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March 1635

Chapter 4


"You know, Ruy, this guidebook is next to useless," Sharon Nichols remarked. She'd had the thing sent all the way from Grantville, one of a very small number of guides to foreign cities the Appalachian town had had before the Ring of Fire. It was, if anything, worse than useless. Apart, that is, from the slightly amusing coincidence that the USE's new embassy in the eternal city was just up the street from where the up-time embassy of the United States had been. Or would be. Or something.

"My lady speaks the truth, as ever. What need have I of maps and rutters and"—he sneered, as magnificently as only Ruy could—"Guidebooks, when I have but to know I am in your presence and can therefore never be lost?" He composed his face in a smile of such seraphic contentment that it was all Sharon could do not to crack up there and then.

As it was she chuckled, and hugged his arm where it was through hers. "There are times, Ruy, when you verge on the impossible." She looked up into his face again, and saw the beatific countenance had returned to the usual impish grin. A grin that made it difficult, sometimes, to remember that he wasn't just old enough to be her father, he was actually a couple of years older than her father. And was still recovering from a severe abdominal injury to boot. Technically, at least—the most she'd ever seen was him wincing a little getting up.

That was Ruy Sanchez de Casador y Ortiz. Somewhere close to sixty years of age, he still thought getting into a sword fight against six-to-one odds was a perfectly reasonable proposition. Of course, he'd spent most of those sixty years fighting in Spain's wars and skirmishes on three continents and had survived everything that had been thrown at him. Come right to it, he'd put four of his six opponents down before they got him, leaving the other two for Sharon and Billy Trumble to deal with.

She'd found his courtship hard at first, perfect seventeenth-century gentleman though he was in that as in all things. She still found the memory of Hans painful, even now nearly a year and a half after his death, and with all the things that had happened since. Life did, indeed, go on, but at its own pace, and she hadn't been ready. And there, if you wanted to see a bright side, was the real beauty of Ruy. Old enough and scarred enough himself, he'd understood perfectly and been patient. Then, just as she was being relieved of her duties at the Venetian embassy by the new resident down from Magdeburg, the Day had come. A Day that merited a capital letter when she thought about it. The Day that fell a year and a day after Hans had died protecting Wismar from the Danish invasion fleet. The day she'd promised Ruy an answer to his marriage proposal.

By the Day there had been no doubt. By then she'd found a new life of her own, as a trader, diplomat and—as she thought of herself—medical missionary to the surgeons and physicians of down-time Italy. She'd also had months of Ruy's charming company to make her answer a foregone conclusion.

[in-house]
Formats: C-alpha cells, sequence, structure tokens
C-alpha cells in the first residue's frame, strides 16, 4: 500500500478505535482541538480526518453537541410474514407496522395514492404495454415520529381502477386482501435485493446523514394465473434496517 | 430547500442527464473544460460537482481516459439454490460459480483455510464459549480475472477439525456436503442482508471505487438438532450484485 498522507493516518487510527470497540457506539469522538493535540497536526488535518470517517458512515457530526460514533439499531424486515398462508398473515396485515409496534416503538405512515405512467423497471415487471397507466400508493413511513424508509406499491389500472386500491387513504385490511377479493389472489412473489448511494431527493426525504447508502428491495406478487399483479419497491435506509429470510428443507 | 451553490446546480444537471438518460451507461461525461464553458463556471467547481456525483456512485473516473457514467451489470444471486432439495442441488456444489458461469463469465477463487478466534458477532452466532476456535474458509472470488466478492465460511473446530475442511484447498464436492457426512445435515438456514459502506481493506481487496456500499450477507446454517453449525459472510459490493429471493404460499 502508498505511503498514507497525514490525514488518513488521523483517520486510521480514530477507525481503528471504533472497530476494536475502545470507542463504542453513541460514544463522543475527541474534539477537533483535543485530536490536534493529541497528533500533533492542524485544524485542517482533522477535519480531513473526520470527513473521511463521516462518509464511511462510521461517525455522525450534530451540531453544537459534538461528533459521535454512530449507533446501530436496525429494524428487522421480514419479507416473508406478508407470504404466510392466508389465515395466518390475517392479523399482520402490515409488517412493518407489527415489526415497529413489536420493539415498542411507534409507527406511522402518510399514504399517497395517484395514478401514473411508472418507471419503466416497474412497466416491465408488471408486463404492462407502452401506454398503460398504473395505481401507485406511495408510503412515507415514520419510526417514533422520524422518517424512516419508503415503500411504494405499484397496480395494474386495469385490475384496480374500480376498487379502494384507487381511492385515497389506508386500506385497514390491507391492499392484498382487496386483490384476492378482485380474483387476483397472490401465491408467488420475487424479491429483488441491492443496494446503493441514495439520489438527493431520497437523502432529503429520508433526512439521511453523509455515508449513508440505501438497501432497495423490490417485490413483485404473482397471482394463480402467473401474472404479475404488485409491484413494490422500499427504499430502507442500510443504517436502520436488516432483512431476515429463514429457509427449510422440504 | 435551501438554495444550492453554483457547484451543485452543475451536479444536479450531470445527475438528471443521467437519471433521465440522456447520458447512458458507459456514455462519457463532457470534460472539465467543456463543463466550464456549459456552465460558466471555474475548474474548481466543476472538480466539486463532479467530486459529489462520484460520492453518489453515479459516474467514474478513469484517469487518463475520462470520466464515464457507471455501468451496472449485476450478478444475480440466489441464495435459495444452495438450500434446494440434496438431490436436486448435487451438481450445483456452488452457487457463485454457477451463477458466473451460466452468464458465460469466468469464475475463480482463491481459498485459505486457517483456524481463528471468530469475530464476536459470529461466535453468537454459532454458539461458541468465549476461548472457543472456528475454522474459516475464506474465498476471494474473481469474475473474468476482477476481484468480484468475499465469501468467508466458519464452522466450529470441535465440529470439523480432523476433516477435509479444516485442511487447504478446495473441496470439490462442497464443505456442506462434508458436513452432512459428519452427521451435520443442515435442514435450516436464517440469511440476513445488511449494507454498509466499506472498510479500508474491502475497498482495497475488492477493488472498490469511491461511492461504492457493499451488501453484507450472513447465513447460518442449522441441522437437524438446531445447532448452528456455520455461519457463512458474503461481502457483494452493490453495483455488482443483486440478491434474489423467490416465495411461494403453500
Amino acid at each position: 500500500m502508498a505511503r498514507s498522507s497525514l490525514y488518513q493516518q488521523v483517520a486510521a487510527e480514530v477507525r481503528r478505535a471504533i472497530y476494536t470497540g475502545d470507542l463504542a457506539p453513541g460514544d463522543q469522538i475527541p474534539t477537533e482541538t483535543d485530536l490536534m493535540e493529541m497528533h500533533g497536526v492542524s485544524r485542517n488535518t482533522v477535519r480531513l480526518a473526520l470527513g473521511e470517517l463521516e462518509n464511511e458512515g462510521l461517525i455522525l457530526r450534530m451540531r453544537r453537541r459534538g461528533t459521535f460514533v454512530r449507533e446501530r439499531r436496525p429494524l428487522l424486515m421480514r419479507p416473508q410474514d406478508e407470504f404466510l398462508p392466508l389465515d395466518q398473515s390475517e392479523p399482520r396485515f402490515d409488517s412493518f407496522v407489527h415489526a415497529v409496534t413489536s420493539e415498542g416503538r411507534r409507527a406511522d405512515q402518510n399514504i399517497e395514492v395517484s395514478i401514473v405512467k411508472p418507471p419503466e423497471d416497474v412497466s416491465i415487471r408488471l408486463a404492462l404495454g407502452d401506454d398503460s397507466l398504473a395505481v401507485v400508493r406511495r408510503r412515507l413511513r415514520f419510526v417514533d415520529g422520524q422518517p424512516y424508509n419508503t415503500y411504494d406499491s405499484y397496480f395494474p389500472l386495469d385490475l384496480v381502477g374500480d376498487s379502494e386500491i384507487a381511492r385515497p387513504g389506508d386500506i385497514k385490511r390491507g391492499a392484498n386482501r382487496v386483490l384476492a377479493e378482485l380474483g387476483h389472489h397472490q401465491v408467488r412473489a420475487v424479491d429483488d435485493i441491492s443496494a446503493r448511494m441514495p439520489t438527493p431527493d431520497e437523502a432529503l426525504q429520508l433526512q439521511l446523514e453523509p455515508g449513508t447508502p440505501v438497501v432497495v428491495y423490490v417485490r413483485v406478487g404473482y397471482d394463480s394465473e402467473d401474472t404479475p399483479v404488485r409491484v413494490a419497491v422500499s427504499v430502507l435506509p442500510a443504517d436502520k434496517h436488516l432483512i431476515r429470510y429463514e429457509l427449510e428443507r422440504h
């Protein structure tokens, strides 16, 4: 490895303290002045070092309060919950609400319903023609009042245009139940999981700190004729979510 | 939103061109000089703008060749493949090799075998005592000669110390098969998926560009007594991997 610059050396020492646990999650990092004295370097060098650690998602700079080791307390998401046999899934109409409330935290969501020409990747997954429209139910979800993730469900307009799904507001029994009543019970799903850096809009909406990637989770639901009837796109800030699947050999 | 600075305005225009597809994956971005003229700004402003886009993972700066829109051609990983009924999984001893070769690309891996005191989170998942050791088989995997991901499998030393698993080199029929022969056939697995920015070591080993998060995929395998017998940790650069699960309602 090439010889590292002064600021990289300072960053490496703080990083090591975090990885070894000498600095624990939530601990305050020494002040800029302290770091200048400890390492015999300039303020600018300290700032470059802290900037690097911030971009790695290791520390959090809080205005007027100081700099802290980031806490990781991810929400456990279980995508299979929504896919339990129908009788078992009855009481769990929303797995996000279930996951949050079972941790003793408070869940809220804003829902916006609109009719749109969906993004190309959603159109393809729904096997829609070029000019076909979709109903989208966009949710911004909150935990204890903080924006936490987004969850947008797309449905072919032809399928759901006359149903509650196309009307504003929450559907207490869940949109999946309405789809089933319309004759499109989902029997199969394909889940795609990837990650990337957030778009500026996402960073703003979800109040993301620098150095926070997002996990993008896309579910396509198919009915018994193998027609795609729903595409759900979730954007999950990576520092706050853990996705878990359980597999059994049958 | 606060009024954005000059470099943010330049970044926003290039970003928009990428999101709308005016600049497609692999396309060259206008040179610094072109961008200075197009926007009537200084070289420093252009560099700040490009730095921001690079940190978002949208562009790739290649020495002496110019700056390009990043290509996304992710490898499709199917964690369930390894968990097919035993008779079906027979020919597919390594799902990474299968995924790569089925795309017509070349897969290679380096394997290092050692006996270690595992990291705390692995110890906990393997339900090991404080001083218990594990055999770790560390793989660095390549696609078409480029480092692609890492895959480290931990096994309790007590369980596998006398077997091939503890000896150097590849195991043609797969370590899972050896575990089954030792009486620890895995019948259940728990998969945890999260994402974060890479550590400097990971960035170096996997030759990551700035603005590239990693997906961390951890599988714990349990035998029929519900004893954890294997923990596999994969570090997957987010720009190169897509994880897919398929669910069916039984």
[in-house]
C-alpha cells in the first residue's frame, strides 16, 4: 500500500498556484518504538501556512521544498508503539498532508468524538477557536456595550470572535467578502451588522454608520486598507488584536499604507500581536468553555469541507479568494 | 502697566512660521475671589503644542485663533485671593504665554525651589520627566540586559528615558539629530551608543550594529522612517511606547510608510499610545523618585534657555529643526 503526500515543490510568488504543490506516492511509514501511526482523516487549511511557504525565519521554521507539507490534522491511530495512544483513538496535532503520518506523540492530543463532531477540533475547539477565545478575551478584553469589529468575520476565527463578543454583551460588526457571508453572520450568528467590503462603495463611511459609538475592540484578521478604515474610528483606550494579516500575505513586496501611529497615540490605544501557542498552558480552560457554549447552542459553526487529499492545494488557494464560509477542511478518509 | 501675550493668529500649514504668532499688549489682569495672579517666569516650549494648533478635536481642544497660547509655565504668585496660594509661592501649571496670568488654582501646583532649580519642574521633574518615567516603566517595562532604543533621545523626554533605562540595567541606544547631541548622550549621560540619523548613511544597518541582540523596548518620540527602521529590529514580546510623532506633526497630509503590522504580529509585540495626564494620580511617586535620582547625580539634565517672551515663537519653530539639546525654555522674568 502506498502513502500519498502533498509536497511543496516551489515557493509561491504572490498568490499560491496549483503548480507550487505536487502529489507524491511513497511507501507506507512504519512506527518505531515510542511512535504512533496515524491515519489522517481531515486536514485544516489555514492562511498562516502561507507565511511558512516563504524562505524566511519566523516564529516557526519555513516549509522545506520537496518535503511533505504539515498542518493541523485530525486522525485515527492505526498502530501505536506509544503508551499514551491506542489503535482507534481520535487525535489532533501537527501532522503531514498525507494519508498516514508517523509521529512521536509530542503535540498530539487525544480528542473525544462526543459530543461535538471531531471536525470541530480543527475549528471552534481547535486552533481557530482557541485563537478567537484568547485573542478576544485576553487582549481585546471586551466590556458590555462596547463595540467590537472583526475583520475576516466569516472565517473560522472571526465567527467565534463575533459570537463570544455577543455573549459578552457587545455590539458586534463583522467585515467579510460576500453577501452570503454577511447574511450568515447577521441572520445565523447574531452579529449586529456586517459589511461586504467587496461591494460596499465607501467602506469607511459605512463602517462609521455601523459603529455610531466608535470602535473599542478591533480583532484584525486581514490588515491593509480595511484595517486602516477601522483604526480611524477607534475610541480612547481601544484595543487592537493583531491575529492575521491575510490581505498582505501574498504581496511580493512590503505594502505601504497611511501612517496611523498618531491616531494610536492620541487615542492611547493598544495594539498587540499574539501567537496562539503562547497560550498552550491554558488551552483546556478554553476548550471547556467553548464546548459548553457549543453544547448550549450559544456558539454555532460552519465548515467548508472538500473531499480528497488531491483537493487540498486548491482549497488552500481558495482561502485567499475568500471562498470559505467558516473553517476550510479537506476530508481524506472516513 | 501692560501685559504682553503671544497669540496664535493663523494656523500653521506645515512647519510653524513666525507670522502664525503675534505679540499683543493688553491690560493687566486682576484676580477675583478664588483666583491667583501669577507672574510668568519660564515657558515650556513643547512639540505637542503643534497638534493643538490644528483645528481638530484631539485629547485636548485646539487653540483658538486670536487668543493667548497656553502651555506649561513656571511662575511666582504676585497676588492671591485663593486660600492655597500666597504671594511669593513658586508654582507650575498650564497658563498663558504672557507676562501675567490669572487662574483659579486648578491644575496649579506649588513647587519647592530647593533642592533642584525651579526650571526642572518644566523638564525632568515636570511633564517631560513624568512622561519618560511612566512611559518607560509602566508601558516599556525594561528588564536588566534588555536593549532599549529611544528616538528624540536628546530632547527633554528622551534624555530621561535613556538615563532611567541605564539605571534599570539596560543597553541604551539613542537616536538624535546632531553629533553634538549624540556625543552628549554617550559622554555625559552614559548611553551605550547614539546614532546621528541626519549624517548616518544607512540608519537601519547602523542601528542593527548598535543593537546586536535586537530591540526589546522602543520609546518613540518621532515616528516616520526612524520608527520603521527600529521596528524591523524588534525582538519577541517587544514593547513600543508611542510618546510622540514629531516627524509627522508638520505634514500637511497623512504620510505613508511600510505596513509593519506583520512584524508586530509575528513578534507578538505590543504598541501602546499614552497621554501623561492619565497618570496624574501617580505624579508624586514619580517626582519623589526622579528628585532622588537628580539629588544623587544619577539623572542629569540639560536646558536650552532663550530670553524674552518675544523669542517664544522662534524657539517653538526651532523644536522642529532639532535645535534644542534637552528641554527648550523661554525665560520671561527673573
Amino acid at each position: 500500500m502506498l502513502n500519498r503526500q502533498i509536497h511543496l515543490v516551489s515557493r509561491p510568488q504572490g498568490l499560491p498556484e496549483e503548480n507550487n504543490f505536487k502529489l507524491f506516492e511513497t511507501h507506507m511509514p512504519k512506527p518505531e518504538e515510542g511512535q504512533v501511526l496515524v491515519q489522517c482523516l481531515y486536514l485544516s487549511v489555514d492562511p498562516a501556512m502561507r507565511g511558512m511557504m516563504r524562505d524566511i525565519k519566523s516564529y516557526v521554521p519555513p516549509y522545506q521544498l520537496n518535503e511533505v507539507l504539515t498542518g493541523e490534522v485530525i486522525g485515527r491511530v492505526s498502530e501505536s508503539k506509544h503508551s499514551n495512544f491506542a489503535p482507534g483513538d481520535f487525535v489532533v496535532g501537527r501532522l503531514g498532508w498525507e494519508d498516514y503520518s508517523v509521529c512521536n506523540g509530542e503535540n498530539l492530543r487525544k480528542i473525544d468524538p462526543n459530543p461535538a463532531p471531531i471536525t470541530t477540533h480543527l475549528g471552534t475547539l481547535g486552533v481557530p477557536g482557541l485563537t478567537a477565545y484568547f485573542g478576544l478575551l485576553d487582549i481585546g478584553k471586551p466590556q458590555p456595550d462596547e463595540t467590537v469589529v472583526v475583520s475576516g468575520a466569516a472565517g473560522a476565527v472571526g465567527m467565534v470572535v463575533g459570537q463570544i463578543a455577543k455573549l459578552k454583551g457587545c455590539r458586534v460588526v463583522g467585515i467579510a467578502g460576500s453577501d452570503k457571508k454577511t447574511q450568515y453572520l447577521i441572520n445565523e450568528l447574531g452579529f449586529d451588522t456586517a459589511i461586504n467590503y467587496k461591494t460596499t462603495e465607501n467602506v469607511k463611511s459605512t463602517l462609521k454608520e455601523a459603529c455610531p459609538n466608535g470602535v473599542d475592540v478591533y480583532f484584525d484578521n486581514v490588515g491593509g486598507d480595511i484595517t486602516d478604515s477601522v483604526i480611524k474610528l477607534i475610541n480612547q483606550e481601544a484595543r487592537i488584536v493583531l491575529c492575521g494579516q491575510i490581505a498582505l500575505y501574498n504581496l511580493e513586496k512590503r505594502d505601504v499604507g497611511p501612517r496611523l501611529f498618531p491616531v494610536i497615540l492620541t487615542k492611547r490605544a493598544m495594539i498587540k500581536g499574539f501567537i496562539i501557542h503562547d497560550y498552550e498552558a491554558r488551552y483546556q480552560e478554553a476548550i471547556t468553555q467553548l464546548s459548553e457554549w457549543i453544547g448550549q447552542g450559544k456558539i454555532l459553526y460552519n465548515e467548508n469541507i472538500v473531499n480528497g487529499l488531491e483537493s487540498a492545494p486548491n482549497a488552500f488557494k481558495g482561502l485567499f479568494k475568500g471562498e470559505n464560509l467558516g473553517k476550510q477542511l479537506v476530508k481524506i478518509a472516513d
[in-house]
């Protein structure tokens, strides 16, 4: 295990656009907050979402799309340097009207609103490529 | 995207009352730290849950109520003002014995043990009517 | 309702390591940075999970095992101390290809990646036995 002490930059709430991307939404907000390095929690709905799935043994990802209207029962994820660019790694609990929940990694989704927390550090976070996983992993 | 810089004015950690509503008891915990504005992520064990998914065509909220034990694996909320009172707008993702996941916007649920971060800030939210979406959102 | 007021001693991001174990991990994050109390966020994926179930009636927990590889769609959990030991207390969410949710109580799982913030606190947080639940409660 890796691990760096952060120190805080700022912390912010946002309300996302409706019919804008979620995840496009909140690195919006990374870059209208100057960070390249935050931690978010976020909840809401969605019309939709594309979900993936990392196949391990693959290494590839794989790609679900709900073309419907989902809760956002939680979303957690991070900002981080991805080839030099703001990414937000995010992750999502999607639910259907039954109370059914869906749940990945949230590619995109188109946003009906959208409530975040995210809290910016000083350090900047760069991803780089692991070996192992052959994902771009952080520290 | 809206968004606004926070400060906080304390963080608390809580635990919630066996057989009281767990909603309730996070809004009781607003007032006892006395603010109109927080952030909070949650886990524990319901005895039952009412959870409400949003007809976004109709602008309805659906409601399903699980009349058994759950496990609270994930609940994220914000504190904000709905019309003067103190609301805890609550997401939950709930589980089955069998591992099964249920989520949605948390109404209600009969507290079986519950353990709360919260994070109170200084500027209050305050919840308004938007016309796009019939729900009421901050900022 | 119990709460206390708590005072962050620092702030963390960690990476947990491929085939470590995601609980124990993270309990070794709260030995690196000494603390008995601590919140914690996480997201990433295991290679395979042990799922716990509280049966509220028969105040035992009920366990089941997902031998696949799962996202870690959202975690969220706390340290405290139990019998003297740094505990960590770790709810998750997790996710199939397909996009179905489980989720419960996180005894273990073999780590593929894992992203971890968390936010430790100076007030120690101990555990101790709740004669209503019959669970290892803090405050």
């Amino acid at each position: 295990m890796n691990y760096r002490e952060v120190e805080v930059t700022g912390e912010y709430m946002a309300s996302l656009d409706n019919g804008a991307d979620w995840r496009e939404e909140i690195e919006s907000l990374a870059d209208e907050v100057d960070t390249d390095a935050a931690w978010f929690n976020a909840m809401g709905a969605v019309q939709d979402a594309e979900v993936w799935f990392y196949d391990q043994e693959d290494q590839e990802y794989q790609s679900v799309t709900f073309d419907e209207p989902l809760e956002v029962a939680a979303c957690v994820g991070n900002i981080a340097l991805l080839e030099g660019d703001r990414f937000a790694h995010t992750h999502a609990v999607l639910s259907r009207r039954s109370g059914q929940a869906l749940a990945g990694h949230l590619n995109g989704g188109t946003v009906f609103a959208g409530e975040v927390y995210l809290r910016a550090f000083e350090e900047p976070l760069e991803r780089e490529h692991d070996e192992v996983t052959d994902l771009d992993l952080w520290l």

That just left the wedding to plan. Which reminded her, they'd come for this walk out of the new embassy—recently upgraded from a consulate by Sharon's arrival as ambassador—for a reason. The fact that Rome had been remodeled in the time between now and the future date at which this dog-eared guidebook had been written had somehow let her get sidetracked. In fact—

"Ruy? Are you trying to distract me?"

Innocence personified, cherubic this time. If, that is, you could imagine a cherub with conquistador mustachios. And wasn't that a laugh—almost the first thing Ruy had done in his military career was a term of service as an actual by-God conquistador.

"Don't give me that look, Ruy! You've been trying to duck out of planning our nuptials ever since I said I would marry you."

He had the good grace to look abashed. "Sharon, I confess, it is true. I am a simple man. For me it is only you that matters. Alas for my unpretentious nature."

Sharon snickered, and Ruy responded with a look that was old-fashioned even for the seventeenth century.

"Alas, as I was saying, for my unpretentious nature, it is only proper and right that all proper ceremonies should attend such a beautiful bride. Alas, for my grasp of these matters is not all it should be. I am but a poor, untutored Catalan country gentleman—"


"It is true!" His face was a study in wounded innocence. "What do I know of protocol and precedence and, what is the word you use, showers? Sharon, my love, truly I would also like to see the day of our marriage executed with all proper ceremony. But I have every confidence that, even as far as we are from both our homes, we can secure the services of very good people—"

Sharon raised her eyebrows. This was a new one on her. She'd thought he'd been being his usual testosterone-driven self and trying to duck out of Gurl Stuff.

He paused and grinned. "Sharon, the sacrament of marriage is simply the outward sign of the grace of God. Like all outward signs there are people who make an art of it. Neither of us is without means, let us simply have—" he gave a languid wave, the perfect courtier for a moment—"Everything."

"Not quite everything, Ruy," Sharon chided him. "That would be tasteless."

Another joke that had quickly grown old and comfortable. She was so much more restrained than he was, more moderate. Putting Ruy and "moderate" in the same sentence just wouldn't do at all. She suspected that if he truly did let rip on their wedding plans, well—she had visions of cardinals, probably even the pope, dragged in at gunpoint to officiate. A lightning raid on the Vatican, to secure St. Peter's for the ceremony. And Ruy, grinning at the altar rail with a ring he'd stolen for her from—